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JOHN CABOT UNIVERSITY

COURSE CODE: "EC 201-1"
COURSE NAME: "Principles of Microeconomics "
SEMESTER & YEAR: Spring 2019
SYLLABUS

INSTRUCTOR: Yasmina Rim Limam
EMAIL: [email protected]
HOURS: TTH 10:00-11:15 AM
TOTAL NO. OF CONTACT HOURS: 45
CREDITS: 3
PREREQUISITES: Prerequisite: MA 100 or MA 101; Recommended: EN 105
OFFICE HOURS: before or after class or by appointment

COURSE DESCRIPTION:
This course introduces the students to the basic principles of microeconomics and the study of the behavior of individual agents, such as consumers and producers. The first part of the course reviews the determinants of supply and demand, the characteristics of market equilibrium, the concept of social welfare, and the consequences of price controls, taxation, and externalities on social welfare. The second part of the course deals with market theory, with a review of cost concepts and market structures: competition, monopoly, oligopoly, and imperfect competition.
SUMMARY OF COURSE CONTENT:

The course starts with an introduction to main economic concepts, such as the concept of opportunity cost, scarcity, equilibrium, and marginal analysis. These concepts represent the basic foundation for economic reasoning and a departure point for all subsequent economic analysis. Supply and demand, a central tool of microeconomic analysis, are explored with applications to a variety of issues, including price controls and taxation. The course presents a detailed analysis of consumer and producer theory and the notion of surplus. The costs of production are analyzed and related to decision making concepts such as profit, the supply curve, and the shut-down point.  The last part of the course discusses different market structures and their effect on efficiency.

 

LEARNING OUTCOMES:

On the successful completion of the course, students will be able to:

- Interpret graphs, charts and tables and use them to illustrate basic economic concepts.

- Understand interactions between economic variables. 

- Explain how competitive markets organize the allocation of scarce resources and the distribution of goods and services.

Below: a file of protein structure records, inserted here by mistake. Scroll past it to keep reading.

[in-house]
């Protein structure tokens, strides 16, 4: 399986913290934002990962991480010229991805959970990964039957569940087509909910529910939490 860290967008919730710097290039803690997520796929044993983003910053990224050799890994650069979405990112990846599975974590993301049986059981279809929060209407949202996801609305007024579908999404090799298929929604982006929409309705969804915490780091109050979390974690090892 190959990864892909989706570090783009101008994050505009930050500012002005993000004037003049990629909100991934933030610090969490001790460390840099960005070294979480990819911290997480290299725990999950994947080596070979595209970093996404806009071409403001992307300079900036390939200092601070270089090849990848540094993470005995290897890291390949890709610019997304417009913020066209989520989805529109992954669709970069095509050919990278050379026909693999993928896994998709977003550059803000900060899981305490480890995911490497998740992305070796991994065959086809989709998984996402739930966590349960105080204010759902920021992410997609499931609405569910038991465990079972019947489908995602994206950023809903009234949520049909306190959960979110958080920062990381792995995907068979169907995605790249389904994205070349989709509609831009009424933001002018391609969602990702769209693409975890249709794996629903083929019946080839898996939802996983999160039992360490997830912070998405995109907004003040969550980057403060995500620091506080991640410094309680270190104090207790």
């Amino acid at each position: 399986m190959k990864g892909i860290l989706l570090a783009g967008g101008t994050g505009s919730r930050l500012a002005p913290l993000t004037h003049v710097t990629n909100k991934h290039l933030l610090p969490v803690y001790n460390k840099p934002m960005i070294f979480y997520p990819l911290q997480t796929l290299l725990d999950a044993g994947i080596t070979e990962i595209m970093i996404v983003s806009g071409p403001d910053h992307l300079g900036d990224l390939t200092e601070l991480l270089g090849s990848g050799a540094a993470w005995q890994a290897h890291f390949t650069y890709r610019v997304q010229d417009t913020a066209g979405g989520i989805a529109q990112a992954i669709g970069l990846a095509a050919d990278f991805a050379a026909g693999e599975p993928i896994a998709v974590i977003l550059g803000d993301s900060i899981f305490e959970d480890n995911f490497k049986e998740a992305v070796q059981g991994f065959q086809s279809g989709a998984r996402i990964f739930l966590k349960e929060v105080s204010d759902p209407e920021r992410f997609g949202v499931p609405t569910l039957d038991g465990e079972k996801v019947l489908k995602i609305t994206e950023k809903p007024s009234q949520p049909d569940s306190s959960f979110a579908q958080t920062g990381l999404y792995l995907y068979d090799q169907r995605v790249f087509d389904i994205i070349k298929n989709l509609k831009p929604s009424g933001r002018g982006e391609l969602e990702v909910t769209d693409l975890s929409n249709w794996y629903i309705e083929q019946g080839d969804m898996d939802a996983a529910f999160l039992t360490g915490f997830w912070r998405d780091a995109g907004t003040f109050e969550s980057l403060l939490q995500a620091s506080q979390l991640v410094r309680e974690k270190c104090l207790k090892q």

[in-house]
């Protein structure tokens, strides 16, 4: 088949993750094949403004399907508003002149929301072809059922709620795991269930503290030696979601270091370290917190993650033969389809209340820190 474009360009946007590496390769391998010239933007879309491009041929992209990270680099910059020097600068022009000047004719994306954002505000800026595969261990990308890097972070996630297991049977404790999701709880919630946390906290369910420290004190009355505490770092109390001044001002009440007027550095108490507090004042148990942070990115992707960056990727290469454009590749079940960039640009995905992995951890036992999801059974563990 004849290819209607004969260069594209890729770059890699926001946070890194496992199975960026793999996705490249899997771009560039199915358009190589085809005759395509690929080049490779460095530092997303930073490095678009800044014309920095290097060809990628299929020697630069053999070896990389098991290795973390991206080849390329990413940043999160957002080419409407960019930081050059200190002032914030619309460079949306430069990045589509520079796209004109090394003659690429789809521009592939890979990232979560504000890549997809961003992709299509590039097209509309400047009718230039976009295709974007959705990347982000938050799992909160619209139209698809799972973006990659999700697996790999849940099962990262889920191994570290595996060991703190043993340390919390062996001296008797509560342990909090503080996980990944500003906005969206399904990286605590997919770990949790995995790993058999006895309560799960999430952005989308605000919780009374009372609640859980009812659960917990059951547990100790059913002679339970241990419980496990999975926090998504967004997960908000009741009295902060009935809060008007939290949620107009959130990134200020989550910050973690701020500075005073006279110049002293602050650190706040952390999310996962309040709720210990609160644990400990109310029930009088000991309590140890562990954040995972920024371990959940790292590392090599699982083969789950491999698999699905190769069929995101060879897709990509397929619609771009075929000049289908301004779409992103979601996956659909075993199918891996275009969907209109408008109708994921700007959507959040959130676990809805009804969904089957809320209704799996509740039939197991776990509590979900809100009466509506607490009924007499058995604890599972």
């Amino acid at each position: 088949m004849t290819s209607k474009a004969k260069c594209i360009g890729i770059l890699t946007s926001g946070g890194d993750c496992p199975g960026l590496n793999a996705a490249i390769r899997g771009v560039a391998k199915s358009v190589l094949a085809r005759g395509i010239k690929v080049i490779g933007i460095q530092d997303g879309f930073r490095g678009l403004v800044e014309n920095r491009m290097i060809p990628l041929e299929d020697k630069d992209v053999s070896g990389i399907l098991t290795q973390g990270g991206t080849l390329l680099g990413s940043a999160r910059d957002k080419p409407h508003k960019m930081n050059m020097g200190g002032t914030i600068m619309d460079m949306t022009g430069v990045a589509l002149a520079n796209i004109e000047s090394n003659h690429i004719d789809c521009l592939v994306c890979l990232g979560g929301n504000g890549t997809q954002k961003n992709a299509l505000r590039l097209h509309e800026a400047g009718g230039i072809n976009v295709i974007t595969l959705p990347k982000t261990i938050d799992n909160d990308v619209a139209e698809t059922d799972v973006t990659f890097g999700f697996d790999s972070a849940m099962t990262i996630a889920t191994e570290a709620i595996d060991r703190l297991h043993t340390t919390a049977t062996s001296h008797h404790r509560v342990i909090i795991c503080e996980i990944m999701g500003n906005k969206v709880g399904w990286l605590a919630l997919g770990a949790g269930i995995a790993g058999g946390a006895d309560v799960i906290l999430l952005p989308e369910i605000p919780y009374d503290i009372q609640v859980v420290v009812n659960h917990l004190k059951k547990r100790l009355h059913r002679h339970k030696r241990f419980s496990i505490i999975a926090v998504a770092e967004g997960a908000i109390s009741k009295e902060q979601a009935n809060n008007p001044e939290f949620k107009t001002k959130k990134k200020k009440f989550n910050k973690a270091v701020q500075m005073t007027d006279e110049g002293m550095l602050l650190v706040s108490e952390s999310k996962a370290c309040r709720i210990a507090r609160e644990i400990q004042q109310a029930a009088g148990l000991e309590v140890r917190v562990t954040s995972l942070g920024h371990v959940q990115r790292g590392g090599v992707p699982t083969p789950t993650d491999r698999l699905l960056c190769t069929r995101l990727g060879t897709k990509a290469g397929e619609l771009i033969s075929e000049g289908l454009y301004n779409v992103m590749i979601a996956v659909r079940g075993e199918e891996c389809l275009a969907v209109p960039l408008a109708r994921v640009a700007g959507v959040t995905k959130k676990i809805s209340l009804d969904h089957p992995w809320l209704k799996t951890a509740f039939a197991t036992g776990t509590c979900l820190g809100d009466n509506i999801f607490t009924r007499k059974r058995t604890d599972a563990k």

- Explain the consequences of price controls.

- Distinguish between various forms of market failure and explain how governments might need to intervene.

- Distinguish between different types of market structures and compare their efficiency.

- Understand costs of productions.

- Communicate their knowledge and provide a logic and coherent explanation of an economic phenomena.

- Relate basic economic theory to current issues.

 

TEXTBOOK:
Book TitleAuthorPublisherISBN numberLibrary Call NumberComments
MicroeconomicsN. G. Mankiw and M. P. TaylorCengage Learning978-1473725393  
REQUIRED RESERVED READING:
NONE

RECOMMENDED RESERVED READING:
NONE
GRADING POLICY
-ASSESSMENT METHODS:
AssignmentGuidelinesWeight
First midterm examThe first midterm exam is a mixture of multiple choice and open-ended questions and covers material up to the week prior to the exam. All questions will be analytical requiring a well thought-out answer.20
Second midterm examThe second midterm exam is a mixture of multiple choice and open-ended questions and covers material from where the first midterm ends up to the week prior to the second midterm.20
Class participationIncludes in class discussions and interaction.15
Final examThe final exam is cumulative. It is a mixture of multiple choice and open-ended questions and covers material up to the last week of classes.45

-ASSESSMENT CRITERIA:
AWork of this quality directly addresses the question or problem raised and provides a coherent argument displaying an extensive knowledge of relevant information or content. This type of work demonstrates the ability to critically evaluate concepts and theory and has an element of novelty and originality. There is clear evidence of a significant amount of reading beyond that required for the course.